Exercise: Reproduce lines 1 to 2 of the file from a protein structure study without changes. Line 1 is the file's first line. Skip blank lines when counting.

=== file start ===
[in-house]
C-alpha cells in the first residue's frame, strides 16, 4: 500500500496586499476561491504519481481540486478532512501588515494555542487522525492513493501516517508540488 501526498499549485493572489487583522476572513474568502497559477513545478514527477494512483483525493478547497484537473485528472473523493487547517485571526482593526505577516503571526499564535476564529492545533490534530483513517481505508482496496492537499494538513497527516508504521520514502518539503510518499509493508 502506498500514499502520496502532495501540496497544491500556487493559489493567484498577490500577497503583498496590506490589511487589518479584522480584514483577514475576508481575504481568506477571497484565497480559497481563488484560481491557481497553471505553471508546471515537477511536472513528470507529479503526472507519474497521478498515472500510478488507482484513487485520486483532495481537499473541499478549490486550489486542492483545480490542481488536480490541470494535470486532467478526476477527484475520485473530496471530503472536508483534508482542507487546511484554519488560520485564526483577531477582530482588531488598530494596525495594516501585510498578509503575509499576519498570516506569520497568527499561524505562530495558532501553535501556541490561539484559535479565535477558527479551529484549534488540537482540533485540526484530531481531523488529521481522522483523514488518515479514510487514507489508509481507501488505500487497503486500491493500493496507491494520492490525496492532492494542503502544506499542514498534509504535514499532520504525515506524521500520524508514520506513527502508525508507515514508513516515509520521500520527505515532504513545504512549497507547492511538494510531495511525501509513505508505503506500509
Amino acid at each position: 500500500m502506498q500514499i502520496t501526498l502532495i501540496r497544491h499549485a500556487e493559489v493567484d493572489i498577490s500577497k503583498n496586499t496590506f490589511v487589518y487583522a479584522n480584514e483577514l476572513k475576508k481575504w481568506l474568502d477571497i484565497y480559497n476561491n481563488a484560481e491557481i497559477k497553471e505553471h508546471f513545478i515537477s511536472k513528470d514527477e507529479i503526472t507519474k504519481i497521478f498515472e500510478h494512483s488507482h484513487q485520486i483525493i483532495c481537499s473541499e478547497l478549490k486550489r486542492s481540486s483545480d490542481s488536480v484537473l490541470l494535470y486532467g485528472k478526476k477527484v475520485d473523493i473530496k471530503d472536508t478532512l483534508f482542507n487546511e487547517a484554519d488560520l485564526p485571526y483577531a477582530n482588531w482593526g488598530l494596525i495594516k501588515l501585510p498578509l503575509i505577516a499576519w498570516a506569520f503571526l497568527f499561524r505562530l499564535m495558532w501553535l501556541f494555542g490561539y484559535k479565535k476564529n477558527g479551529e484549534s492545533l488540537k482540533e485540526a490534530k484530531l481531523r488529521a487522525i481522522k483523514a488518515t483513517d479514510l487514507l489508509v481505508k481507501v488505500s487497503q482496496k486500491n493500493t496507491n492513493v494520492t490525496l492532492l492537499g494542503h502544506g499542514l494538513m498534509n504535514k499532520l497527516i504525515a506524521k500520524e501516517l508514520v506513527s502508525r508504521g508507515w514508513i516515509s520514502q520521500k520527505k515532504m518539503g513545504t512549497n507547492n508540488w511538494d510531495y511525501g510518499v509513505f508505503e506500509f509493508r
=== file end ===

[in-house]
C-alpha cells in the first residue's frame, strides 16, 4: 500500500496586499476561491504519481481540486478532512501588515494555542487522525492513493501516517508540488 501526498499549485493572489487583522476572513474568502497559477513545478514527477494512483483525493478547497484537473485528472473523493487547517485571526482593526505577516503571526499564535476564529492545533490534530483513517481505508482496496492537499494538513497527516508504521520514502518539503510518499509493508 502506498500514499502520496502532495501540496497544491500556487493559489493567484498577490500577497503583498496590506490589511487589518479584522480584514483577514475576508481575504481568506477571497484565497480559497481563488484560481491557481497553471505553471508546471515537477511536472513528470507529479503526472507519474497521478498515472500510478488507482484513487485520486483532495481537499473541499478549490486550489486542492483545480490542481488536480490541470494535470486532467478526476477527484475520485473530496471530503472536508483534508482542507487546511484554519488560520485564526483577531477582530482588531488598530494596525495594516501585510498578509503575509499576519498570516506569520497568527499561524505562530495558532501553535501556541490561539484559535479565535477558527479551529484549534488540537482540533485540526484530531481531523488529521481522522483523514488518515479514510487514507489508509481507501488505500487497503486500491493500493496507491494520492490525496492532492494542503502544506499542514498534509504535514499532520504525515506524521500520524508514520506513527502508525508507515514508513516515509520521500520527505515532504513545504512549497507547492511538494510531495511525501509513505508505503506500509